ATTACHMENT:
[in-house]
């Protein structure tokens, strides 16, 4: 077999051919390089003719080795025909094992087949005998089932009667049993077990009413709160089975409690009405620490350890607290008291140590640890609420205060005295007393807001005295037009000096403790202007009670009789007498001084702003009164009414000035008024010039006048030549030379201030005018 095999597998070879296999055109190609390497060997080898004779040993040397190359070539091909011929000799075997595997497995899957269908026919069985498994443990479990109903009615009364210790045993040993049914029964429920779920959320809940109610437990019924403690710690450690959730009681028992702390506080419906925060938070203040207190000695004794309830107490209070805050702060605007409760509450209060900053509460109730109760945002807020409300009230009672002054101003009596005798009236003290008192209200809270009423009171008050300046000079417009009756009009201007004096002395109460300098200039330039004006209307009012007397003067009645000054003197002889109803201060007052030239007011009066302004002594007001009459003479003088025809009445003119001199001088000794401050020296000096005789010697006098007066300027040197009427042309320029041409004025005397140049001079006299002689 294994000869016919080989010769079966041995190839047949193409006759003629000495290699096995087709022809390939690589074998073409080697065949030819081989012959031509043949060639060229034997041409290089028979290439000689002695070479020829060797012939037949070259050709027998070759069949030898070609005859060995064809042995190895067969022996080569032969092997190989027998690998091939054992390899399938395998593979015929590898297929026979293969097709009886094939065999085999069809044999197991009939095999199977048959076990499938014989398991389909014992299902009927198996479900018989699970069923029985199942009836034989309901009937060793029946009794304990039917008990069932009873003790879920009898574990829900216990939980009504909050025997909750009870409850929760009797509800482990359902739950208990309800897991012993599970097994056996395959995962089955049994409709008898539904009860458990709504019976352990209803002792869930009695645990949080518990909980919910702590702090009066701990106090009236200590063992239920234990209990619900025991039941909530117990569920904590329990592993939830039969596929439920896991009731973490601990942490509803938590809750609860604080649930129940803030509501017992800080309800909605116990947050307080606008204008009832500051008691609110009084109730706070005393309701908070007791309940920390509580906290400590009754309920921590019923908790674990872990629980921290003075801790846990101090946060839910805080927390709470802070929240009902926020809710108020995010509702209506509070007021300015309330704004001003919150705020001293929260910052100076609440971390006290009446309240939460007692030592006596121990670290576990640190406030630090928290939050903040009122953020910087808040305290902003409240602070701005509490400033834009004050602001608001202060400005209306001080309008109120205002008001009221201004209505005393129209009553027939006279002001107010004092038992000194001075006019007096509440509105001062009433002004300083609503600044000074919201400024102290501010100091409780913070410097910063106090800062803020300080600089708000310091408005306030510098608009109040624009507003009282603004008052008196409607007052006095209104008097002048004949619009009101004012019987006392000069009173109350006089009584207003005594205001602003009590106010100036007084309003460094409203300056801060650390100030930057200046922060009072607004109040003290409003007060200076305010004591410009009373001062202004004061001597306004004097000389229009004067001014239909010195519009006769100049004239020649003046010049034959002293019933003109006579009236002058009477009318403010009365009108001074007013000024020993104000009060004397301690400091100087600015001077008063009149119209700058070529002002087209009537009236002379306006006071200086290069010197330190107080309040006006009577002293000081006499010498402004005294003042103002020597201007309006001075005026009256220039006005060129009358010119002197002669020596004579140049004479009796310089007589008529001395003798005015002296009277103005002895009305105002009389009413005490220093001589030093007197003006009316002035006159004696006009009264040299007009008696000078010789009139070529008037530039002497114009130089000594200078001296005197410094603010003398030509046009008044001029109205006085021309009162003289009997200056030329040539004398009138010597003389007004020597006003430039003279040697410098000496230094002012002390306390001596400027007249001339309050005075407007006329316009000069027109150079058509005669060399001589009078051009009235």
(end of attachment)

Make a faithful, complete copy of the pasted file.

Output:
[in-house]
């Protein structure tokens, strides 16, 4: 077999051919390089003719080795025909094992087949005998089932009667049993077990009413709160089975409690009405620490350890607290008291140590640890609420205060005295007393807001005295037009000096403790202007009670009789007498001084702003009164009414000035008024010039006048030549030379201030005018 095999597998070879296999055109190609390497060997080898004779040993040397190359070539091909011929000799075997595997497995899957269908026919069985498994443990479990109903009615009364210790045993040993049914029964429920779920959320809940109610437990019924403690710690450690959730009681028992702390506080419906925060938070203040207190000695004794309830107490209070805050702060605007409760509450209060900053509460109730109760945002807020409300009230009672002054101003009596005798009236003290008192209200809270009423009171008050300046000079417009009756009009201007004096002395109460300098200039330039004006209307009012007397003067009645000054003197002889109803201060007052030239007011009066302004002594007001009459003479003088025809009445003119001199001088000794401050020296000096005789010697006098007066300027040197009427042309320029041409004025005397140049001079006299002689 294994000869016919080989010769079966041995190839047949193409006759003629000495290699096995087709022809390939690589074998073409080697065949030819081989012959031509043949060639060229034997041409290089028979290439000689002695070479020829060797012939037949070259050709027998070759069949030898070609005859060995064809042995190895067969022996080569032969092997190989027998690998091939054992390899399938395998593979015929590898297929026979293969097709009886094939065999085999069809044999197991009939095999199977048959076990499938014989398991389909014992299902009927198996479900018989699970069923029985199942009836034989309901009937060793029946009794304990039917008990069932009873003790879920009898574990829900216990939980009504909050025997909750009870409850929760009797509800482990359902739950208990309800897991012993599970097994056996395959995962089955049994409709008898539904009860458990709504019976352990209803002792869930009695645990949080518990909980919910702590702090009066701990106090009236200590063992239920234990209990619900025991039941909530117990569920904590329990592993939830039969596929439920896991009731973490601990942490509803938590809750609860604080649930129940803030509501017992800080309800909605116990947050307080606008204008009832500051008691609110009084109730706070005393309701908070007791309940920390509580906290400590009754309920921590019923908790674990872990629980921290003075801790846990101090946060839910805080927390709470802070929240009902926020809710108020995010509702209506509070007021300015309330704004001003919150705020001293929260910052100076609440971390006290009446309240939460007692030592006596121990670290576990640190406030630090928290939050903040009122953020910087808040305290902003409240602070701005509490400033834009004050602001608001202060400005209306001080309008109120205002008001009221201004209505005393129209009553027939006279002001107010004092038992000194001075006019007096509440509105001062009433002004300083609503600044000074919201400024102290501010100091409780913070410097910063106090800062803020300080600089708000310091408005306030510098608009109040624009507003009282603004008052008196409607007052006095209104008097002048004949619009009101004012019987006392000069009173109350006089009584207003005594205001602003009590106010100036007084309003460094409203300056801060650390100030930057200046922060009072607004109040003290409003007060200076305010004591410009009373001062202004004061001597306004004097000389229009004067001014239909010195519009006769100049004239020649003046010049034959002293019933003109006579009236002058009477009318403010009365009108001074007013000024020993104000009060004397301690400091100087600015001077008063009149119209700058070529002002087209009537009236002379306006006071200086290069010197330190107080309040006006009577002293000081006499010498402004005294003042103002020597201007309006001075005026009256220039006005060129009358010119002197002669020596004579140049004479009796310089007589008529001395003798005015002296009277103005002895009305105002009389009413005490220093001589030093007197003006009316002035006159004696006009009264040299007009008696000078010789009139070529008037530039002497114009130089000594200078001296005197410094603010003398030509046009008044001029109205006085021309009162003289009997200056030329040539004398009138010597003389007004020597006003430039003279040697410098000496230094002012002390306390001596400027007249001339309050005075407007006329316009000069027109150079058509005669060399001589009078051009009235």